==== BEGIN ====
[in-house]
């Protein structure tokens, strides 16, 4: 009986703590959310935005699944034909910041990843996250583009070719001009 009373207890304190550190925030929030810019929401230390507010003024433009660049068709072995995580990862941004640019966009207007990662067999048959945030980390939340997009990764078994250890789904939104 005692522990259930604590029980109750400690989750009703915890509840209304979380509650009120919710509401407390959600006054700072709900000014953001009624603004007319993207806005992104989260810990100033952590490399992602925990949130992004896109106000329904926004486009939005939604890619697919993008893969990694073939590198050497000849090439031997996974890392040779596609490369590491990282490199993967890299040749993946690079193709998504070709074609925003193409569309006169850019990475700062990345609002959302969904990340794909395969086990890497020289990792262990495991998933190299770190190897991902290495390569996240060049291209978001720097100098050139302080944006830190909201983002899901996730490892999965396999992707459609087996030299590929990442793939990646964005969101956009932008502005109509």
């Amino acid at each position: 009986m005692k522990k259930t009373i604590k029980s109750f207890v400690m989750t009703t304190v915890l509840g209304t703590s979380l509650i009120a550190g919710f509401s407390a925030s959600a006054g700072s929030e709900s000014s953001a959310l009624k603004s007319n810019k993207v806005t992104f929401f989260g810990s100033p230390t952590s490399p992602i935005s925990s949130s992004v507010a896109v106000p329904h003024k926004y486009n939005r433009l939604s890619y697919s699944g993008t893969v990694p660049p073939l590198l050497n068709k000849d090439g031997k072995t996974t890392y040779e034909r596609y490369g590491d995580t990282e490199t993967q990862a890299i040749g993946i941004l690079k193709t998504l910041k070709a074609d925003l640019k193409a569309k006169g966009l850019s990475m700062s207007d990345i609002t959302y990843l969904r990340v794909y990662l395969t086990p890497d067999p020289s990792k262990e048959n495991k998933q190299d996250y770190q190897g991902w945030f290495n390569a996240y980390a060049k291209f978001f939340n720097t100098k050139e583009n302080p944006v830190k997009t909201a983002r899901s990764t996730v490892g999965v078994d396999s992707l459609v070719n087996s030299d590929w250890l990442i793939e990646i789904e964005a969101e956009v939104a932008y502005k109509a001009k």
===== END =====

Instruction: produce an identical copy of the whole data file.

[in-house]
């Protein structure tokens, strides 16, 4: 009986703590959310935005699944034909910041990843996250583009070719001009 009373207890304190550190925030929030810019929401230390507010003024433009660049068709072995995580990862941004640019966009207007990662067999048959945030980390939340997009990764078994250890789904939104 005692522990259930604590029980109750400690989750009703915890509840209304979380509650009120919710509401407390959600006054700072709900000014953001009624603004007319993207806005992104989260810990100033952590490399992602925990949130992004896109106000329904926004486009939005939604890619697919993008893969990694073939590198050497000849090439031997996974890392040779596609490369590491990282490199993967890299040749993946690079193709998504070709074609925003193409569309006169850019990475700062990345609002959302969904990340794909395969086990890497020289990792262990495991998933190299770190190897991902290495390569996240060049291209978001720097100098050139302080944006830190909201983002899901996730490892999965396999992707459609087996030299590929990442793939990646964005969101956009932008502005109509």
């Amino acid at each position: 009986m005692k522990k259930t009373i604590k029980s109750f207890v400690m989750t009703t304190v915890l509840g209304t703590s979380l509650i009120a550190g919710f509401s407390a925030s959600a006054g700072s929030e709900s000014s953001a959310l009624k603004s007319n810019k993207v806005t992104f929401f989260g810990s100033p230390t952590s490399p992602i935005s925990s949130s992004v507010a896109v106000p329904h003024k926004y486009n939005r433009l939604s890619y697919s699944g993008t893969v990694p660049p073939l590198l050497n068709k000849d090439g031997k072995t996974t890392y040779e034909r596609y490369g590491d995580t990282e490199t993967q990862a890299i040749g993946i941004l690079k193709t998504l910041k070709a074609d925003l640019k193409a569309k006169g966009l850019s990475m700062s207007d990345i609002t959302y990843l969904r990340v794909y990662l395969t086990p890497d067999p020289s990792k262990e048959n495991k998933q190299d996250y770190q190897g991902w945030f290495n390569a996240y980390a060049k291209f978001f939340n720097t100098k050139e583009n302080p944006v830190k997009t909201a983002r899901s990764t996730v490892g999965v078994d396999s992707l459609v070719n087996s030299d590929w250890l990442i793939e990646i789904e964005a969101e956009v939104a932008y502005k109509a001009k």